At long last I’m able to unveil the cover art for my debut novel The Alchemist of Souls – and what a cover it is!
I was delighted when Marc at Angry Robot told me he was commissioning Larry Rostant, who has done covers for practically everyone from George R R Martin downwards – I had been admiring Larry’s work not long beforehand, on the cover of Jon Courtenay Grimwood’s The Fallen Blade. I was asked for a description of my protagonist and one or two other characters from the book, then when Larry sent in a couple of slightly different versions of the design, Marc and I discussed which one worked best. Fortunately we were in complete agreement, quickly settling on the version you see here.
Ultimately the purpose of a cover is to sell the book to readers, not to stroke the author’s ego, and to that extent, I really don’t mind what goes on my covers as long as it achieves that aim. Of course I’d be upset if the artwork wasn’t up to scratch – I’ve seen some appalling fantasy covers over the years, with badly proportioned, disjointed anatomy that would shame a first-year art student – but if there’s one thing you can say about Angry Robot, it’s that they take their cover art seriously. I don’t think I’ve seen a single one that’s less than good, and many are utterly gorgeous in their different ways.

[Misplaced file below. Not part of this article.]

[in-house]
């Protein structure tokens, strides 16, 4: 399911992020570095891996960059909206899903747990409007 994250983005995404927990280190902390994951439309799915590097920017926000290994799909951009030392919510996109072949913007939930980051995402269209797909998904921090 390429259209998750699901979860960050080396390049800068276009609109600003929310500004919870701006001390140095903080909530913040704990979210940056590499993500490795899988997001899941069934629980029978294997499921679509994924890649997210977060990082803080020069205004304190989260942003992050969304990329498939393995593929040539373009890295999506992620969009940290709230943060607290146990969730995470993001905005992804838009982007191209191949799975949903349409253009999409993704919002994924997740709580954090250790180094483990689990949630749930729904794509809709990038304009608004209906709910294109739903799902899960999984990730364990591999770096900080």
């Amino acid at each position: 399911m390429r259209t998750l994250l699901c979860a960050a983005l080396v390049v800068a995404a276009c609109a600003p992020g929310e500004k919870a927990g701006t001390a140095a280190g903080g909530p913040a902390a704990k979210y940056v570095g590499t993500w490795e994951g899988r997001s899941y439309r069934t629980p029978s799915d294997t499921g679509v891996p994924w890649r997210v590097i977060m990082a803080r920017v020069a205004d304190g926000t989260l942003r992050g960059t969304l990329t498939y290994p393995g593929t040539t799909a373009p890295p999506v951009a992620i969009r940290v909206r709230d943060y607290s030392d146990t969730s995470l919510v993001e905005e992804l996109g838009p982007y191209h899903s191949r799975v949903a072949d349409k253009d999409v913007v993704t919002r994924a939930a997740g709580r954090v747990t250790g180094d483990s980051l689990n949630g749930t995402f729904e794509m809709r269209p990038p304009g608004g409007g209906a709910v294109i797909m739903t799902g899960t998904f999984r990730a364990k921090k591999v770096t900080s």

I’m not sure what I love most about this image. Maybe it’s the gorgeous costume Larry chose, perfect for the period (1590s) and in colours that just happen to match those in my usual online avatar*. Maybe it’s Larry’s great intuition in adding a flaming torch to the original specs, thus echoing some of the recurring imagery of the book. Or maybe it’s the wicked gleam in my hero’s eyes…
Of course no cover ever matches the author’s mental image 100%. I could point out that in the book, Mal Catlyn has a proper Elizabethan beard, not designer stubble! On the other hand the model’s hair style, though superficially modern, is pretty much as I described it. Mal is an ex-soldier and formerly wore his hair in a short crop (as is seen in many portraits of the period) but has let it grow out in recent months as he’s settled back into civilian life. Overall I’m delighted with the finished result, which I think captures the mood of my book perfectly.
I was tempted to title this post “Angry Robot hacked my brain”, but I decided it would be in poor taste, given recent headline events in the UK. The truth is, having lived with the cover art for a while (it makes an awesome lock screen for my iPhone!), I now find myself automatically visualising Mal as the figure from the cover when I’m writing a scene about him. The first time this happened it was quite unnerving, but I’m starting to get used to it!
I can’t wait to hold the finished book. I think I may die of joy 🙂
* a detail from Caravaggio’s The Cardsharps, painted c. 1594